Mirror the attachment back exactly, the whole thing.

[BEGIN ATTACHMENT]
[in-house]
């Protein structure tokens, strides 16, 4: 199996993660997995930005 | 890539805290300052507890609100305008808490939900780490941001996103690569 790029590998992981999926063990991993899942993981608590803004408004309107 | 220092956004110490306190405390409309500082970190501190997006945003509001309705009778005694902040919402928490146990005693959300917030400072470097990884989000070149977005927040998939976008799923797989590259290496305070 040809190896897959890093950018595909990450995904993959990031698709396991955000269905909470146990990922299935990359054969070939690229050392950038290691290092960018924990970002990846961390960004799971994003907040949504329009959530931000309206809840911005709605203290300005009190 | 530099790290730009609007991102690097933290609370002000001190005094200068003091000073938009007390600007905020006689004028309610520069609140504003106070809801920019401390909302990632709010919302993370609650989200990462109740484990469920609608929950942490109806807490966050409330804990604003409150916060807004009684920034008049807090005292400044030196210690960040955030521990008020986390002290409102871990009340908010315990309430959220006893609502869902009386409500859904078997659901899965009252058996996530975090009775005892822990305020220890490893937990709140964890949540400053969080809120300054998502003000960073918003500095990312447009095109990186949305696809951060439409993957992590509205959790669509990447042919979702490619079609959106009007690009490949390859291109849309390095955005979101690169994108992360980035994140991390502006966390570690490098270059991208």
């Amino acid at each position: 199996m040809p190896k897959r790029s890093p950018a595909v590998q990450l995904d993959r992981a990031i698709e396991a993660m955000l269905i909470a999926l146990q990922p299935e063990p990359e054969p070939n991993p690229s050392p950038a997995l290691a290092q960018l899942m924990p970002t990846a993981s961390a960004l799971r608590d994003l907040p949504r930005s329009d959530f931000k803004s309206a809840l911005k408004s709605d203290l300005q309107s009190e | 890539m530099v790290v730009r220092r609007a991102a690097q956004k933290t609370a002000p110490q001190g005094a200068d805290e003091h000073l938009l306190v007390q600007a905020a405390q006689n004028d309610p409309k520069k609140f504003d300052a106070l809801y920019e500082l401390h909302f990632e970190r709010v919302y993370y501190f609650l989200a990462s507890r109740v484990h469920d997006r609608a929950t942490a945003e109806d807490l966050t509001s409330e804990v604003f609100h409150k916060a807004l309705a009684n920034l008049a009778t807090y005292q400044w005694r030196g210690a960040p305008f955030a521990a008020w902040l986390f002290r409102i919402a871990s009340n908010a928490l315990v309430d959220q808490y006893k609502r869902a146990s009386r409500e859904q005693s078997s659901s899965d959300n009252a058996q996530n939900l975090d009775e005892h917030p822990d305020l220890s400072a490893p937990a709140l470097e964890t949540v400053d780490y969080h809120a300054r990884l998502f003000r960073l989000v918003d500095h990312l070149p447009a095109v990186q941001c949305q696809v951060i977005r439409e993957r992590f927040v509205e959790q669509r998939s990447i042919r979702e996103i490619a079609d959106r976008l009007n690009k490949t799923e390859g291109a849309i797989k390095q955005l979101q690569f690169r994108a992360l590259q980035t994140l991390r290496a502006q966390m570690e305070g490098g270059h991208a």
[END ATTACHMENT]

[in-house]
């Protein structure tokens, strides 16, 4: 199996993660997995930005 | 890539805290300052507890609100305008808490939900780490941001996103690569 790029590998992981999926063990991993899942993981608590803004408004309107 | 220092956004110490306190405390409309500082970190501190997006945003509001309705009778005694902040919402928490146990005693959300917030400072470097990884989000070149977005927040998939976008799923797989590259290496305070 040809190896897959890093950018595909990450995904993959990031698709396991955000269905909470146990990922299935990359054969070939690229050392950038290691290092960018924990970002990846961390960004799971994003907040949504329009959530931000309206809840911005709605203290300005009190 | 530099790290730009609007991102690097933290609370002000001190005094200068003091000073938009007390600007905020006689004028309610520069609140504003106070809801920019401390909302990632709010919302993370609650989200990462109740484990469920609608929950942490109806807490966050409330804990604003409150916060807004009684920034008049807090005292400044030196210690960040955030521990008020986390002290409102871990009340908010315990309430959220006893609502869902009386409500859904078997659901899965009252058996996530975090009775005892822990305020220890490893937990709140964890949540400053969080809120300054998502003000960073918003500095990312447009095109990186949305696809951060439409993957992590509205959790669509990447042919979702490619079609959106009007690009490949390859291109849309390095955005979101690169994108992360980035994140991390502006966390570690490098270059991208």
């Amino acid at each position: 199996m040809p190896k897959r790029s890093p950018a595909v590998q990450l995904d993959r992981a990031i698709e396991a993660m955000l269905i909470a999926l146990q990922p299935e063990p990359e054969p070939n991993p690229s050392p950038a997995l290691a290092q960018l899942m924990p970002t990846a993981s961390a960004l799971r608590d994003l907040p949504r930005s329009d959530f931000k803004s309206a809840l911005k408004s709605d203290l300005q309107s009190e | 890539m530099v790290v730009r220092r609007a991102a690097q956004k933290t609370a002000p110490q001190g005094a200068d805290e003091h000073l938009l306190v007390q600007a905020a405390q006689n004028d309610p409309k520069k609140f504003d300052a106070l809801y920019e500082l401390h909302f990632e970190r709010v919302y993370y501190f609650l989200a990462s507890r109740v484990h469920d997006r609608a929950t942490a945003e109806d807490l966050t509001s409330e804990v604003f609100h409150k916060a807004l309705a009684n920034l008049a009778t807090y005292q400044w005694r030196g210690a960040p305008f955030a521990a008020w902040l986390f002290r409102i919402a871990s009340n908010a928490l315990v309430d959220q808490y006893k609502r869902a146990s009386r409500e859904q005693s078997s659901s899965d959300n009252a058996q996530n939900l975090d009775e005892h917030p822990d305020l220890s400072a490893p937990a709140l470097e964890t949540v400053d780490y969080h809120a300054r990884l998502f003000r960073l989000v918003d500095h990312l070149p447009a095109v990186q941001c949305q696809v951060i977005r439409e993957r992590f927040v509205e959790q669509r998939s990447i042919r979702e996103i490619a079609d959106r976008l009007n690009k490949t799923e390859g291109a849309i797989k390095q955005l979101q690569f690169r994108a992360l590259q980035t994140l991390r290496a502006q966390m570690e305070g490098g270059h991208a």